The old lady leaned forward and waved. Sally stood at the garden gate, with snow on her coat and in her hair, and a huge grin on her face. Jenny wondered how long she’d been there.
Seeing her sister, Sally enthusiastically waved back and started up the path.
‘Now quickly, before she gets here, just one more to make it feel like Christmas.’
As soon as the wick caught, the whole window filled with golden light. Jenny spun around expectant, excited to see a dazzling Christmas tree dominating the room. It sparkled, dripping with glittering baubles and festooned with thick twists of silver tinsel, just like the trees she loved as a child. A roaring fire crackled in the fireplace. The whole room swam with the scent of pine, leaving it cosy and inviting.
Seeing Sally burst in grinning, it suddenly felt real and a little frightening. ‘What’s happening to me?’ Jenny demanded. ‘Am I going mad?’
Sal rushed over and sat her sister on the settee. ‘I know it’s a bit of a shock Jen, but let me try and explain. First of all no one is going to make you do anything you don’t want to. I mean I want you to, but it’s up to you.’
‘This place isn’t called Three Sisters after the hills… Oh God, this is hard. I wish I could remember how Theresa explained it to me.’
‘But Theresa was dead.’
Sally looked a bit embarrassed. ‘Well, she was, sort of, but then… Who do you think taught me to cook?’
‘She seemed real enough.’
Jenny’s voice dropped to a whisper, she rolled her eyes to Mrs Partridge. ‘Is she a ghost too?’
‘I may be dead dear, but I’m not deaf.’ Mrs Partridge sounded mildly offended. ‘Think of me as a remainder, or a reminder. There have always been three to help the goddess turn the year.’
‘It’s the way it was everywhere, but it’s not the way it is anymore. That’s why everything is going to pot! Or at least that’s what Al says.’
‘But he’s the vicar!’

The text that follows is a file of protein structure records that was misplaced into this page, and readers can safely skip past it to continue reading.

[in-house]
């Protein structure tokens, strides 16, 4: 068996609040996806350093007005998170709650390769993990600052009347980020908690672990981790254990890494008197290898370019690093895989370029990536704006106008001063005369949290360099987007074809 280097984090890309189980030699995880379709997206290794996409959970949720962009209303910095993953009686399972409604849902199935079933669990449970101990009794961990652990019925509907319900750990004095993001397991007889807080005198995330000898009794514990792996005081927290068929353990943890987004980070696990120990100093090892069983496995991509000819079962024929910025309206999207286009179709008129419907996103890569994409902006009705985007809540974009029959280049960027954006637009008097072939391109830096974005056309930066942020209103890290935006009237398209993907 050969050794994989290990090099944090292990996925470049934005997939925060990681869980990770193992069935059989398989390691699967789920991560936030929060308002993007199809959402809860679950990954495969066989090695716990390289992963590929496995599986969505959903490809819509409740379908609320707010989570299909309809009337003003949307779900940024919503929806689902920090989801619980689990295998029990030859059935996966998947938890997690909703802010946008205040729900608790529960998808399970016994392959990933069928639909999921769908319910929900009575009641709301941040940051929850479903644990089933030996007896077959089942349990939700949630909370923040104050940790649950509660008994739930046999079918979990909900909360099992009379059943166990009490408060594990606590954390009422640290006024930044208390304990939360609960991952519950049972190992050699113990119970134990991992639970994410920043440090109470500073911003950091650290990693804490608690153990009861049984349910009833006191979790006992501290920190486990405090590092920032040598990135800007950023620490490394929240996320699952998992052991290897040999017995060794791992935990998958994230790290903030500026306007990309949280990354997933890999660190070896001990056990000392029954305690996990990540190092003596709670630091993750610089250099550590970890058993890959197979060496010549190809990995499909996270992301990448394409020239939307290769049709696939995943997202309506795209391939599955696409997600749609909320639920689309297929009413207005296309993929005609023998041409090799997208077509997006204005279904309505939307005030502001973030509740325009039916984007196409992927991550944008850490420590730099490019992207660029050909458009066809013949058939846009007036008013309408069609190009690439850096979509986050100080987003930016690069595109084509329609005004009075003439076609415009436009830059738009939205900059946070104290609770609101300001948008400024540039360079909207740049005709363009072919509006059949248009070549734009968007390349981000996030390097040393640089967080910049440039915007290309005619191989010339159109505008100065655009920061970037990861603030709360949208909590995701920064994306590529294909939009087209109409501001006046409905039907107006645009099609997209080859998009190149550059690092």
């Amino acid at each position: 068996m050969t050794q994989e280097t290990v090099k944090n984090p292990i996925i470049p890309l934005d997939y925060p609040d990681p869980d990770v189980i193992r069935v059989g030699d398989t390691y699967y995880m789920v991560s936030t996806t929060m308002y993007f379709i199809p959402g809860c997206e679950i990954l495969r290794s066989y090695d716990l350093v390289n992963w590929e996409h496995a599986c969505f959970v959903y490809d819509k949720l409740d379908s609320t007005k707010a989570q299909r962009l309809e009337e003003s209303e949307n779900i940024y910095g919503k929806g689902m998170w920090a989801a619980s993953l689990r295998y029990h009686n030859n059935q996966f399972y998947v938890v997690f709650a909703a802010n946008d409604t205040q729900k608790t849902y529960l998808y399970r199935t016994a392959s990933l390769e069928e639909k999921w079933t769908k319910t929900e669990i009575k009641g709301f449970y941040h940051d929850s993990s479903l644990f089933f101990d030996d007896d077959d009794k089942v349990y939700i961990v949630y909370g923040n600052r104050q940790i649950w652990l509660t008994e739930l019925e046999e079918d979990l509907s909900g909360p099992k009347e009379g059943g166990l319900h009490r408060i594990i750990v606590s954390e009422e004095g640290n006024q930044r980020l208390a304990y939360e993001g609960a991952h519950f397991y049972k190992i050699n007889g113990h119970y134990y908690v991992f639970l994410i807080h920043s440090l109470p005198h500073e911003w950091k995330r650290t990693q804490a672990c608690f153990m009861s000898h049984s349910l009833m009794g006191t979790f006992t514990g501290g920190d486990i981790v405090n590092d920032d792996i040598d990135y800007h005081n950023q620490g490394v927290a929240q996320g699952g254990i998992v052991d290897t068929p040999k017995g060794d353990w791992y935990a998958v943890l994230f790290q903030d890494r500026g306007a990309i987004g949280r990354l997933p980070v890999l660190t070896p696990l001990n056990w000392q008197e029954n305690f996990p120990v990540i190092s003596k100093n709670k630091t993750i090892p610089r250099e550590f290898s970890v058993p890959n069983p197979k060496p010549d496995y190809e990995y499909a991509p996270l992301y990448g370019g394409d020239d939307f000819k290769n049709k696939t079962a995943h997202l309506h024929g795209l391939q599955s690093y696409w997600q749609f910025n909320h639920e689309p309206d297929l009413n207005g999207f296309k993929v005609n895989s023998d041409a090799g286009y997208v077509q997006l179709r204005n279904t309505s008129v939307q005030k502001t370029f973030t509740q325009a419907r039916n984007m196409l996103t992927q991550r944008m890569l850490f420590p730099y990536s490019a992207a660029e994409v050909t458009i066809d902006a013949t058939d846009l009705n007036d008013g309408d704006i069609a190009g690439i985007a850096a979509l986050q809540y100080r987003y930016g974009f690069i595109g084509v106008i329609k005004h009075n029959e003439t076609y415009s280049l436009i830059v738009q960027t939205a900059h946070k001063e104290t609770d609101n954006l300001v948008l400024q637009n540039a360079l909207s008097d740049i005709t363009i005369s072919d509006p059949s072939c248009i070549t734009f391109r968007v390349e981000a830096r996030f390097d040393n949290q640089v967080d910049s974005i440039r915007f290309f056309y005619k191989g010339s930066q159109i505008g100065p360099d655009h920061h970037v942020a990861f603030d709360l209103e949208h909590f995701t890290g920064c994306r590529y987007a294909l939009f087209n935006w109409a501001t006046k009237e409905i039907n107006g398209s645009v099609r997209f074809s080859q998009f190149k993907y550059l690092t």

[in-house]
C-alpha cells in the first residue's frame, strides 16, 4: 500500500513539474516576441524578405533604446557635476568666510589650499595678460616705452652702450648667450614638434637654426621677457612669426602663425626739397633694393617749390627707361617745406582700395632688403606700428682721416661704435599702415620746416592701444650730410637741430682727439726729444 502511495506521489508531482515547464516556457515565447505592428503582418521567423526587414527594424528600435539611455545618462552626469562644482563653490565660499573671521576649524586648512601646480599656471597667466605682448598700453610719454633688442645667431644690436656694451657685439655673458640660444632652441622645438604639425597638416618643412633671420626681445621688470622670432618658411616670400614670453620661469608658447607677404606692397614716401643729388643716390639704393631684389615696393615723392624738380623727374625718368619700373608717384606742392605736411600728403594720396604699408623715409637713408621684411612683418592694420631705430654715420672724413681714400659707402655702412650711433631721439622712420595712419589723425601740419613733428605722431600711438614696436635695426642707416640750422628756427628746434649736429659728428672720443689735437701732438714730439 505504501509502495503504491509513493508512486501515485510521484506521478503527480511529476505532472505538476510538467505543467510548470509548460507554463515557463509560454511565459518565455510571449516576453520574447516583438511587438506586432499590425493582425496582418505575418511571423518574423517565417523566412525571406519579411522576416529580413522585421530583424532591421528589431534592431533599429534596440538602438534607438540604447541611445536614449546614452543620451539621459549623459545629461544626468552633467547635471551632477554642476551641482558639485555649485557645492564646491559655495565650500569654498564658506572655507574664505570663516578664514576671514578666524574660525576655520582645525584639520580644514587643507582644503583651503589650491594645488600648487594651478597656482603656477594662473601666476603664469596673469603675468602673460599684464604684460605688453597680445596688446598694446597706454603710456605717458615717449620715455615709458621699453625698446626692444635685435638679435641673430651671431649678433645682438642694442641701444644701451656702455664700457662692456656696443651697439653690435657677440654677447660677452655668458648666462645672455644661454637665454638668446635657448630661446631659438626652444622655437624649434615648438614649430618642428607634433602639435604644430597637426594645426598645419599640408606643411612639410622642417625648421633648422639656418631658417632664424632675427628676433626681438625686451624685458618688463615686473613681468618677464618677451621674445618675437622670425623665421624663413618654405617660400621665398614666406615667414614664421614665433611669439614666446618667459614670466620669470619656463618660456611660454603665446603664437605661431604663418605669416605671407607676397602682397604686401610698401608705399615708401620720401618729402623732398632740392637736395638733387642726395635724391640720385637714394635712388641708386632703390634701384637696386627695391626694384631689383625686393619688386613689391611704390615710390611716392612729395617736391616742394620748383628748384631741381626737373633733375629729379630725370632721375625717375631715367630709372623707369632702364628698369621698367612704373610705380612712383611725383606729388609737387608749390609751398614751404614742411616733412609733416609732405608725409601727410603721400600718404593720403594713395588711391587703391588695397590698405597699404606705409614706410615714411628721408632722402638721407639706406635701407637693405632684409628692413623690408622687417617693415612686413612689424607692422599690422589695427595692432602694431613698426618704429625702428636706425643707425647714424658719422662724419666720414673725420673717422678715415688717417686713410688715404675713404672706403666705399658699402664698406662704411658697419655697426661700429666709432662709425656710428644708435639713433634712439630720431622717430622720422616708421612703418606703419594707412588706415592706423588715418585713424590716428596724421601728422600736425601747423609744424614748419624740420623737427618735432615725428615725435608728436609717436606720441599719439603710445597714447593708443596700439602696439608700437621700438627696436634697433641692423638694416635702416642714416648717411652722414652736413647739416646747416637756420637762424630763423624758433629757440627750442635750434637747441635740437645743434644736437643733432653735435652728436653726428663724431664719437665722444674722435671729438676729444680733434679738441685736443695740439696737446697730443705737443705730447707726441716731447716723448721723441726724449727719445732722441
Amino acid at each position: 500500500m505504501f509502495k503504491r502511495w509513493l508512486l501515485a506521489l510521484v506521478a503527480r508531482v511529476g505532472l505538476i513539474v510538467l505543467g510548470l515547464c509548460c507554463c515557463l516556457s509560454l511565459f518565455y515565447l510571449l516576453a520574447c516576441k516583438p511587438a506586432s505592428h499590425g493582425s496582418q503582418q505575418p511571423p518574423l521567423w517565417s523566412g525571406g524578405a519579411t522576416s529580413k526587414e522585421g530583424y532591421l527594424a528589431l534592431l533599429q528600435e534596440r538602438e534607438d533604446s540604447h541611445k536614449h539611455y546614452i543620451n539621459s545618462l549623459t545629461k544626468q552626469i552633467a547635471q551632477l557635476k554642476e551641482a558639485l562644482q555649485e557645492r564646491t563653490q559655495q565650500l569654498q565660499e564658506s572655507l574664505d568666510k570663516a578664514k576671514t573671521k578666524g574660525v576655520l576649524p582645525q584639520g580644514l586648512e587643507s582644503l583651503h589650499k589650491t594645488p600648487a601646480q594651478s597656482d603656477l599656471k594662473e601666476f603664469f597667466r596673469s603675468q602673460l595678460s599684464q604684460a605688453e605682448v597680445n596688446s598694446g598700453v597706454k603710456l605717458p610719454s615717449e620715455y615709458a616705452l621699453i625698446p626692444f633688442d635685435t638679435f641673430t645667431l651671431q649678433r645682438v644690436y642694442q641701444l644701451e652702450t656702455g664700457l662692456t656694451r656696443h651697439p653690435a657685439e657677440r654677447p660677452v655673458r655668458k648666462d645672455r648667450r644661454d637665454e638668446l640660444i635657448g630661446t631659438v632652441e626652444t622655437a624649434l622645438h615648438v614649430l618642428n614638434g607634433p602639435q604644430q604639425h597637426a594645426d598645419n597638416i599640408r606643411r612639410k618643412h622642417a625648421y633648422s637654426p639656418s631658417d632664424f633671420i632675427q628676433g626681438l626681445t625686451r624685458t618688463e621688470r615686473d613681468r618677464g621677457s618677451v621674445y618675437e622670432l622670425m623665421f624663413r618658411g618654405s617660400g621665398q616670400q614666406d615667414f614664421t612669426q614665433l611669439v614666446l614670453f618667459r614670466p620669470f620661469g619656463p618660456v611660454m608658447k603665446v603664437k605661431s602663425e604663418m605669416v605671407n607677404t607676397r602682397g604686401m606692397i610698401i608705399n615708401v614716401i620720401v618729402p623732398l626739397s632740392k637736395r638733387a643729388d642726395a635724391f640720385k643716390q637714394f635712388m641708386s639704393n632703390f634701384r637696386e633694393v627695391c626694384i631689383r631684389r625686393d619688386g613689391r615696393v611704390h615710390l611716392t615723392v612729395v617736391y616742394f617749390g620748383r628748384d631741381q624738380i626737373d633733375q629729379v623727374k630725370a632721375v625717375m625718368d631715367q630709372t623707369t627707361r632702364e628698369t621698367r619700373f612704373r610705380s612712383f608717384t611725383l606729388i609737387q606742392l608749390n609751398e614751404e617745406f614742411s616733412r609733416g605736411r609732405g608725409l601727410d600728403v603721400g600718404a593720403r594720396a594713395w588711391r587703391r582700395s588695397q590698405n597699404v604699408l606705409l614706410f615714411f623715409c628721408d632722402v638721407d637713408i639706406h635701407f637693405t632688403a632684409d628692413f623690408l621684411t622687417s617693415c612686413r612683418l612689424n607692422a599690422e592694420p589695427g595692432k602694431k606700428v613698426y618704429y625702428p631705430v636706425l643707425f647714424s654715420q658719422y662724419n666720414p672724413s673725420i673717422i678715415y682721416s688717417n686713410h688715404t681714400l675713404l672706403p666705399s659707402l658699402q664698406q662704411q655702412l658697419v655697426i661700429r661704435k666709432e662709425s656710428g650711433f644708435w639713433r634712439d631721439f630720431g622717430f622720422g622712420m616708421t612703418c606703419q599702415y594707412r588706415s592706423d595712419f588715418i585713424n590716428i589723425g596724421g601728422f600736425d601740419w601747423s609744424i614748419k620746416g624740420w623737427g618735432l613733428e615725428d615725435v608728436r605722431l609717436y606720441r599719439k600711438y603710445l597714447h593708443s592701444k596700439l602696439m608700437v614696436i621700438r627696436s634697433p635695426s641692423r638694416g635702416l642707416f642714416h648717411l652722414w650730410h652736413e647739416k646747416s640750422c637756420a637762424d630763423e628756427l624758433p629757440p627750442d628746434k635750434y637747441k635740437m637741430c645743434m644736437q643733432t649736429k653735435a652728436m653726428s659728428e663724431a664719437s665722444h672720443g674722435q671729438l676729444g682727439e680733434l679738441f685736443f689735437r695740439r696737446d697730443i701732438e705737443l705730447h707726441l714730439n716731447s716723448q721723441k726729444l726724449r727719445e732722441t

‘Yes, but he’s not one of those judgemental types. He thinks everything is part of God’s great plan. He’s quite spiritual. You know, for a vicar! Did you never wonder why you only see Flora in spring? She brings the flowers. Mrs Partridge tends to Yule, the twelve days of Christmas; keeping the hope alive the darkest days.’
‘An old Greek harvest goddess. They’re spirits of the seasons.’
‘Yes I got that bit thank you very much, I’m not thick!’
‘We were chosen as young girls by those before us,’ Mrs Partridge told her. ‘But the choice was ours; as it is yours. I’ve waited a long time to find you. I can wait a bit more.’
‘They lost us when mum dragged us away as teenagers. And they never found anyone else. Then Theresa died five years ago.’
‘What about you?’ Jenny asked Mrs Partridge
‘Not long afterwards I’m afraid. But we wouldn’t go without a safe pair of hands. I mean, it’s alright for Flora; she keeps coming back because spring is rebirth.’
‘It is a responsibility, Jen. But I think you could be happy in Pear Tree Cottage. Look at me in Theresa’s old place. There’s magic here and we bring it to life.’
‘And I don’t want you to think I will be in the way dear. It will only be until you get the hang of things. You will hardly notice me.’
‘Think of it as on the job training,’ Sally helpfully offered. ‘Tell you what though; when Theresa appeared the first couple of times it put the willies right up me. How we laughed! So what do you say Jen?’
Jenny nodded thoughtfully. Well, ‘I’m not saying I will.’
‘We always thought it was such a shame there were not three of you for us. But you know what,’ Mrs Partridge, confidentially patted the back of Jenny’s hand, ‘that’s Flora’s problem.’
‘Speaking of which,’ said Sally, ‘I’ve been wondering if mum would fancy moving back from Spain. You know just for summer. I might ask her over for a holiday. What do you think Jen?’
‘I think you should be careful what you wish for!’
* 6 *
A little before twelve Mrs Partridge poured three schooners of sherry. As the chimes of midnight mass announced the birth of the saviour, Jenny lit one more candle. It may have been her imagination, but she thought she heard something heavy skid across the roof and the faint tinkle of sleigh bells.
‘Did you hear that?’ she asked in wonder, thinking there were going to be some very excited children tonight.
‘Merry Christmas!’ announced Mrs Partridge.
‘No,’ Jenny raised her glass, ‘to Mary Christmas!’
‘And don’t forget the new Mary Christmas!’ added Sally.
Mrs Partridge chuckled. ‘I’ll drink to that!’
A huge thanks to Paul for writing this story especially for the blog and I am sure you enjoyed as much as I have.
About Paul Andruss.
Paul Andruss is a writer whose primary focus is to take a subject, research every element thoroughly and then bring the pieces back together in a unique and thought provoking way. His desire to understand the origins of man, history, religion, politics and the minds of legends who rocked the world is inspiring. He does not hesitate to question, refute or make you rethink your own belief system and his work is always interesting and entertaining. Whilst is reluctant to talk about his own achievements he offers a warm and generous support and friendship to those he comes into contact with.